When a society gets out of hand, a government can try to “marshal” its forces to settle things. But the news article said that “streams of pedestrians and heavy commuter traffic have replaced Mexican soldiers and armored military vehicles that helped enforce marshal law 18 months ago.”
That may sound right, but it’s not. The word wanted there is “martial.”
The “marshal” is the lawman the townspeople called in when things got out of hand in the Old West. The original “marshal” was a groom or farrier, someone charged with taking care of horses. Later, the “martial” took charge of other household affairs, and eventually military affairs. “This development reflected the importance of the horse in the medieval state,” The Oxford English Dictionary says, “especially the importance of cavalry in medieval warfare … and had already taken place before the word was borrowed into English.” A “marshal” is also someone who performs organizing duties, ceremonial and otherwise, as in a “parade marshal.” Today, most municipalities still have “marshals,” but most carry subpoenas or eviction notices instead of six-shooters.
Since most of those definitions have to do with the military or law enforcement, it seems logical that a government decree putting the military in charge would be spelled that way. Not helping is the comic book Marshal Law (a satire on other superheroes) and a couple of TV series with “Marshal Law” in their titles. But while “marshal” has at its root Anglo-Norman/Old French word marescal, or “horse servant,” “martial” has at its root the god of war, Mars. A government imposing military rule is in effect declaring war on its own people; thus “martial law.” Taekwondo, kung fu, karate, and other techniques that have their bases in self-defense or fighting are “martial arts.”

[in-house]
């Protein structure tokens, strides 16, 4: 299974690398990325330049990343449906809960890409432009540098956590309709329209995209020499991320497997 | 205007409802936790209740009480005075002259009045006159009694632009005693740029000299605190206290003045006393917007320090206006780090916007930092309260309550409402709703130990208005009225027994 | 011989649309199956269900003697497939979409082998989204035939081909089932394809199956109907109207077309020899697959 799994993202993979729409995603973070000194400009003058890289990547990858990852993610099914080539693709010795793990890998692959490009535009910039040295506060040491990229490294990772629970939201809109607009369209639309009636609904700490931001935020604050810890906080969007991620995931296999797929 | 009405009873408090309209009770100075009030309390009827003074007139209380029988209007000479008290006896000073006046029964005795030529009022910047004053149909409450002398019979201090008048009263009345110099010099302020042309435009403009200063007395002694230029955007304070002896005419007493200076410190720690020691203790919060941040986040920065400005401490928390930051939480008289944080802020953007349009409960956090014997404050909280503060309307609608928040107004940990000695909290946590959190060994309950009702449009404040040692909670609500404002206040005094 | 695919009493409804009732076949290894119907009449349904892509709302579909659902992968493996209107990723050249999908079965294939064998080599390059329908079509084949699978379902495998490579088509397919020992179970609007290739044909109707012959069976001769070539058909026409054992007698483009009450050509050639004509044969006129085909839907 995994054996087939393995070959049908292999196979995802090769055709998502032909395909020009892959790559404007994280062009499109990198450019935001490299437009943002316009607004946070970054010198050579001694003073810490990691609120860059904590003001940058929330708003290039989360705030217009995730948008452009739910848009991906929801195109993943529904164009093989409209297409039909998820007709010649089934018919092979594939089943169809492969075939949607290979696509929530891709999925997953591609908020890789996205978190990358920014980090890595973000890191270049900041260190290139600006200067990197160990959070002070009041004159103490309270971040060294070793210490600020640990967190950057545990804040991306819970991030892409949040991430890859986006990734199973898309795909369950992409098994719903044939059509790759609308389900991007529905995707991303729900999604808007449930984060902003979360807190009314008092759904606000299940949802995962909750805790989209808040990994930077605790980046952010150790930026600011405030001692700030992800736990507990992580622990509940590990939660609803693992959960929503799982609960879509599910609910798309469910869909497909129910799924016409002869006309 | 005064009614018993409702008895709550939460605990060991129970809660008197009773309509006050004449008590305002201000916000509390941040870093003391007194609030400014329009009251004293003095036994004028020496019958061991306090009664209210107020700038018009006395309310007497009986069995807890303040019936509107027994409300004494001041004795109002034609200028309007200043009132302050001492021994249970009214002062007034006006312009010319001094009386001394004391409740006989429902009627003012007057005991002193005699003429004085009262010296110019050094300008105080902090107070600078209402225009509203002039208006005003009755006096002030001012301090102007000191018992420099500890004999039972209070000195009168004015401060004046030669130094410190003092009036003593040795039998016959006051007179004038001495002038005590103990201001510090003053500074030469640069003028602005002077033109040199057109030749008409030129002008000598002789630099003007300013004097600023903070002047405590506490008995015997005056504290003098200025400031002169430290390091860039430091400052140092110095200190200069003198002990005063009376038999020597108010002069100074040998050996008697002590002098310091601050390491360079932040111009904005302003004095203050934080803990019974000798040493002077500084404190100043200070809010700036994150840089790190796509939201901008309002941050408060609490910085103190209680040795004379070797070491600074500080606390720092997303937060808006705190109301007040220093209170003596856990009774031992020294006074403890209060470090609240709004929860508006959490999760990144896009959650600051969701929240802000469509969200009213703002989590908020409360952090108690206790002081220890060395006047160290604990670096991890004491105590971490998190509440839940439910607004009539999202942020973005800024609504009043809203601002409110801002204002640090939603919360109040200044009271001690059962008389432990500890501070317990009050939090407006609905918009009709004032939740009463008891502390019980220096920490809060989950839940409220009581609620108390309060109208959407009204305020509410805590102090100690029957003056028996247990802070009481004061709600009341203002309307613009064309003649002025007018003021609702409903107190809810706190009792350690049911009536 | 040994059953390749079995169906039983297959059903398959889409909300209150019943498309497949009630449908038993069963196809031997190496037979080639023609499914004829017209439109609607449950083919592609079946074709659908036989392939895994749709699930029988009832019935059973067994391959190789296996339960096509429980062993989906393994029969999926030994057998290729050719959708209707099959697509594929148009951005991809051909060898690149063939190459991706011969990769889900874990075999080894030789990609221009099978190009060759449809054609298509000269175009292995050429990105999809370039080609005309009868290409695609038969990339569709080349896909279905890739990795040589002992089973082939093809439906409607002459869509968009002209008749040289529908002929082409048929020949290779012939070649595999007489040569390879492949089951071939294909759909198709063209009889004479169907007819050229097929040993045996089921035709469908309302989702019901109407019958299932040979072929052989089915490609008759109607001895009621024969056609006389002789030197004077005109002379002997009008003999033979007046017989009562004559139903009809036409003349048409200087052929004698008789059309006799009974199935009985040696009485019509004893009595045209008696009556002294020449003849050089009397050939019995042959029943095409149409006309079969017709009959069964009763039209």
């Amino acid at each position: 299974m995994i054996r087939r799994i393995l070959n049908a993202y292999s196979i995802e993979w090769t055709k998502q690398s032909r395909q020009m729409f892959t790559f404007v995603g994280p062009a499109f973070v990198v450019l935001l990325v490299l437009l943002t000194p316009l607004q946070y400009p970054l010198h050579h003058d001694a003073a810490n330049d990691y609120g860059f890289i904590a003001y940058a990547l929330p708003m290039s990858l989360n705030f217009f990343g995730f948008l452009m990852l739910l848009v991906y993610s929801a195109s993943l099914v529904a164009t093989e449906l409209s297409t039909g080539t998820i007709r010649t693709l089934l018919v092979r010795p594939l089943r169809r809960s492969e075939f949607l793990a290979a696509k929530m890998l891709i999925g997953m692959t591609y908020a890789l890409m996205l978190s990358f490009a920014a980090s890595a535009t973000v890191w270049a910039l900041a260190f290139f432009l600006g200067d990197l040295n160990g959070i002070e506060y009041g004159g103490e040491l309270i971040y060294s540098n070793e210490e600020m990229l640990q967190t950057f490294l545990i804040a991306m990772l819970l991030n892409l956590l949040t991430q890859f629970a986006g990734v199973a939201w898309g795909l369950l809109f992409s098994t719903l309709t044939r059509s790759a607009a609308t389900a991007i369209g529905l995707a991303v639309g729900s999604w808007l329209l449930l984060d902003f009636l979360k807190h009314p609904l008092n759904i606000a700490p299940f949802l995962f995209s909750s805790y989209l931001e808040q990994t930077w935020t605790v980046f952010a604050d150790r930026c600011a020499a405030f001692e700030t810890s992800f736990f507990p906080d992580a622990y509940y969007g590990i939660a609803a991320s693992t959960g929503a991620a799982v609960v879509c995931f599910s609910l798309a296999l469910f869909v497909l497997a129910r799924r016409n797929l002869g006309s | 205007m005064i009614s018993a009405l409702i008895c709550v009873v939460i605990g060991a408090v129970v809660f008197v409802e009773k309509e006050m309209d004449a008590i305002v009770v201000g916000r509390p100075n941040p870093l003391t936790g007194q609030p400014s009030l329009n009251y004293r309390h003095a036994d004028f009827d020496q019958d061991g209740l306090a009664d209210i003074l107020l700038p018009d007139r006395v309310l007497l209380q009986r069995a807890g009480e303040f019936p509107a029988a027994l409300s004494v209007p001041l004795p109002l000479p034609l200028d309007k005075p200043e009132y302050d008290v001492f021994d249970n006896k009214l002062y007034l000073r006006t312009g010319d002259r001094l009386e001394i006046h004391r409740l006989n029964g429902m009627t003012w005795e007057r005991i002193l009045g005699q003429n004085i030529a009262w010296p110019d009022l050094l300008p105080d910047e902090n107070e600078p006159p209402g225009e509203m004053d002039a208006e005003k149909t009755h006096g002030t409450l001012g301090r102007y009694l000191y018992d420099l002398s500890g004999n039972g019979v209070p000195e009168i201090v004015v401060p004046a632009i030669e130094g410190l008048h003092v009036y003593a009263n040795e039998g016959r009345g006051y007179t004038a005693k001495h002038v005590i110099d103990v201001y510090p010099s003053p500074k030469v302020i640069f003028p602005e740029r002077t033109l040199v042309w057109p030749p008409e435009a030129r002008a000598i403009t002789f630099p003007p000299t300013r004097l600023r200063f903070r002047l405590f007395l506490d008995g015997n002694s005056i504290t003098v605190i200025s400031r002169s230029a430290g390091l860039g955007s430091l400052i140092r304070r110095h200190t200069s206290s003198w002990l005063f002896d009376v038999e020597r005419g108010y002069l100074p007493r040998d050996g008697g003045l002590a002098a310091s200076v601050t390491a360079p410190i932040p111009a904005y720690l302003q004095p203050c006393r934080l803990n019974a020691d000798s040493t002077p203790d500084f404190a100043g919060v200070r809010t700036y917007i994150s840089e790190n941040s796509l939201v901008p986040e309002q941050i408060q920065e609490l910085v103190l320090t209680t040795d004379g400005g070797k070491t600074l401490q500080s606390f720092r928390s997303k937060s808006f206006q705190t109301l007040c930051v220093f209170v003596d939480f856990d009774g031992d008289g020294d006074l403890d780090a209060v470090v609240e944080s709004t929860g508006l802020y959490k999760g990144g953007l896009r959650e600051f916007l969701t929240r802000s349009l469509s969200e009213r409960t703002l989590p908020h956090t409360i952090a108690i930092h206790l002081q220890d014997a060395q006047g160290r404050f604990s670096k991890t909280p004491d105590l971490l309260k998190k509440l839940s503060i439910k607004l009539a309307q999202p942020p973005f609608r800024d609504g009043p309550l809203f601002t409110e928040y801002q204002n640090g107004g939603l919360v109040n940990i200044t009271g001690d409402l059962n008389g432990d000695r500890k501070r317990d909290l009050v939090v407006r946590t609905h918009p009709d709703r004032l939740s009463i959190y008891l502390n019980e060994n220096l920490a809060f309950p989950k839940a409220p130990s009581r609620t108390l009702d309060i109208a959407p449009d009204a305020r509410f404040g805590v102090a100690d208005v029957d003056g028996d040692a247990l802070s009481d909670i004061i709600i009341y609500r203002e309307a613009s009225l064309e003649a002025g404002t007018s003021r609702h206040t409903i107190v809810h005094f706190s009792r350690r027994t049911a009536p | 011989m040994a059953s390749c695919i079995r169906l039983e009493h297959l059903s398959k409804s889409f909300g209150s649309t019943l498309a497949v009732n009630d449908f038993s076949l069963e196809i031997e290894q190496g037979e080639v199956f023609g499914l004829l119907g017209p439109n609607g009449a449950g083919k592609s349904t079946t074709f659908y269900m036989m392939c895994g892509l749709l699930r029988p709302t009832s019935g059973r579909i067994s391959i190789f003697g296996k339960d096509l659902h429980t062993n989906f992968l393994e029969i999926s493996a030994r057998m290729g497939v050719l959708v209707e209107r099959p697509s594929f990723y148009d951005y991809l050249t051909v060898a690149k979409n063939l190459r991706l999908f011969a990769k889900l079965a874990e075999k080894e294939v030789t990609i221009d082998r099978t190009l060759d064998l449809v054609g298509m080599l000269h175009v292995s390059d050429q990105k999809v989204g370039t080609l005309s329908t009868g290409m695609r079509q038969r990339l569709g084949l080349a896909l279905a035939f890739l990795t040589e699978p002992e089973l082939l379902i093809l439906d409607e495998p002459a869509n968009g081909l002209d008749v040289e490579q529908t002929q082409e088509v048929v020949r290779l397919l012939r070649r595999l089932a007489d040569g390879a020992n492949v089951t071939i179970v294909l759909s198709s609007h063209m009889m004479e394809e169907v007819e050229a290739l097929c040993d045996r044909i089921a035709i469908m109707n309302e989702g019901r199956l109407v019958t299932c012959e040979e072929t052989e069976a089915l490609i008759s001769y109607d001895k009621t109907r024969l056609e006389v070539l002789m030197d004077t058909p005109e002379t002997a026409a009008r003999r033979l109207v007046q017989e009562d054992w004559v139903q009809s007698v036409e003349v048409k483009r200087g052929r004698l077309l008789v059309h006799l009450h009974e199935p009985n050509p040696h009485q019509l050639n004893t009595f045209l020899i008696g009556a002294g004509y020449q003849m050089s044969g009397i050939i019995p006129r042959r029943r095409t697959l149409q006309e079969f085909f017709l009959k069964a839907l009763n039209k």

As a verb, “marshal” means “to arrange in order”; whether its past and participial forms are spelled “marshalled/marshalling” or “marshaled/marshaling” is largely a matter of style, though Americans tend to leave out the second “l.” But only proper names are allowed to have that second “l” in the basic form, noun or verb.
The confusion of “marshal” and “martial” is nothing new; the OED says that “variant spellings” of them “make it clear that the two had become homophones by the end of the 16th cent.” But it seems to have increased in recent years, possibly aided by spelling checkers that can’t tell them apart. Enough people confuse them that Garner’s Modern American Usage lists “marshal law” and “marshall” at Stage 1 of its five-stage Language-Change Index, meaning only people who rely on comic books or TV for their spelling lessons think they’re OK. That proves once again the wisdom of Marshall McLuhan’s words about medium and message.Merrill Perlman managed copy desks across the newsroom at The New York Times, where she worked for 25 years. Follow her on Twitter at @meperl. Tags: etymology, grammar, language, Language Corner, martial vs. marshal, spelling